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Barton Open School is supported by the community that surrounds the school

My three children began attending Barton in 1996 and the last one will graduate in two more years.  Barton is a wonderful school that thrives because of the community that it is located in.  Since before my time, Barton has cultivated relationships with the neighborhood around the school. 

For me, there are three key components of open education including the age range of learners and those teaching, the ability to adapt curriculum to the needs of the children and events in the world, and the conscious attempt to build a learning community.

At Barton, students are in classrooms with several grades together. This means that the older students help the younger.  Since there is a range of ages, there is also a range of abilities. Teachers use these differences in designing a more individualized teaching plan.  In addition, uppers are assigned younger students to be their study buddy.  My children know students of all ages because they have been a study buddy to a younger student or they had an older study buddy.  Barton also has options classes that are taught by other students and parents.  My children have been in options classes and had a great time both teaching and learning a wide variety of information. Kids teaching kids is a great way to learn.  They have new ideas, new examples and can explain in ways that a teacher just can not explain.

Second, open education allows teachers to adapt the curriculum to their strengths, to student needs and to events in the world.  One teacher had a semi-circle of bleachers around the board and did a lot of direct education about math, last year the primary teachers did a wonderful fabric drawing of a full sized elephant that graced the hallway so we could all learn about size, while some year they were collecting a million pennies to see what a million looked like and yet another teacher has a room full of science projects.  This year after taking most of the older students to see the play, 1957, about integration in the South, the students (I am sure with guidance from the faculty) organized a march through the school about global warming.  What an interesting connection to feel the relationship between the civil right era and what is happening in the real world today.  One teacher, I think this was in the primary grades, had 3 different spelling lists based on ability.  For me, the epitome of this educational philosophy was the last evening parent student assembly.  Some of the agenda included the entire commons of several hundred howling like wolves to learn about their social habits, an accurate and precise power point about the boiler so we could learn more about energy conservation, break dancing and individual first and second graders having a moment at the mike reading the poems they had written about the moon and stars.  Every child participated.  Some English language learners or others with special needs had a friend with them, but all children were there at the mike speaking.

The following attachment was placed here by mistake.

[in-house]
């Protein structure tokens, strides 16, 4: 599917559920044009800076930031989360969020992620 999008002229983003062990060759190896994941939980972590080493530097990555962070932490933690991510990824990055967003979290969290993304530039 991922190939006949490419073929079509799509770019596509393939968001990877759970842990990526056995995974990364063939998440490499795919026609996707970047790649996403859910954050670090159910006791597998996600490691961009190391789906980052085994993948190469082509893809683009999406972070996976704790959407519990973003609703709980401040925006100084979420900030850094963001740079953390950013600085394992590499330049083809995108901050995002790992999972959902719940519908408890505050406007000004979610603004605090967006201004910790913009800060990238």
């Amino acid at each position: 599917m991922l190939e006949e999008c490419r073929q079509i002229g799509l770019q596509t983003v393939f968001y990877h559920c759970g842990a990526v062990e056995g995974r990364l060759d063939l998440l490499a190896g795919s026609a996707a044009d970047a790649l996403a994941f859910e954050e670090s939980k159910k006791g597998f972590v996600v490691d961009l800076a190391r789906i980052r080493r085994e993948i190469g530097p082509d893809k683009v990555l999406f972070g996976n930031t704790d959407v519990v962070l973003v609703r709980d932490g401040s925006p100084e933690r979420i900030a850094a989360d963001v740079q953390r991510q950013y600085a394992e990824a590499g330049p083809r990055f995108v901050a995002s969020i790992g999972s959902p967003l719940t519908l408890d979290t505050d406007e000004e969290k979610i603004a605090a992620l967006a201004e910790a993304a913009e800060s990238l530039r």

Finally, Barton makes a conscious attempt to build a learning community through the responsive classroom. I don't know what that all means, but I have seen the morning class meeting in action.  I have tried the same concept in my classroom in post secondary education and it helps incredibly to create a space where all can learn.  The Barton staff tee shirts at one point ended ...and excellent relationships.  I don't know any other school that is so clear about the need to build relationships.  My children get the emphasis.  The Somali kids are their friends.  Half the boys’ basketball team is Somali.  When I drive one of the basketball players home, I hear how he is learning English, all the time and every where, not just one hour a day.  At Barton we all pitch in.  A fleet of old red wagons shows up for the plant sale.  Parents like me give an extra couple of bucks for each field trip so another kid can go.  I give Christmas presents that are hand made by students in kindergarten. 

I have my children at Barton because I want them to be in a diverse school that works.  I want Minneapolis to educate all children and to find ways to close the achievement gap.  Barton has become increasingly diverse and has made suggestions about increasing the diversity further.  The community of parents and teachers around Barton are very smart and alert.  Make it clear what needs to be done and we will work to do it.  It takes a village to raise a child and it takes a community to support a school.  Barton parents and teachers have worked to create a community that supports all of the students at Barton.  One of the gifts of Barton has been the stability of the teachers and administrative staff.  This stability has allowed Barton to reach deep into the community of parents, neighbors and non-profits for support.  Physically moving the school will break the bonds with all of the support that has been holding the school up over all of these years.  You can move the administrative and teaching staff to a new location, but you will not reproduce the magic that is Barton.  Location will make a difference for all the neighbors who support the plant sale, all the kids who ride to Lake Nokomis on their bikes for a day long field trip and the battle of the Red Coats and the early American revolutionaries that takes place in the Rose garden in the early spring to illustrate the fundamentals of the American Revolution. Use the experience of Barton as a successful magnet in its present location to find the lessons that can be extended to other teaching and learning environments.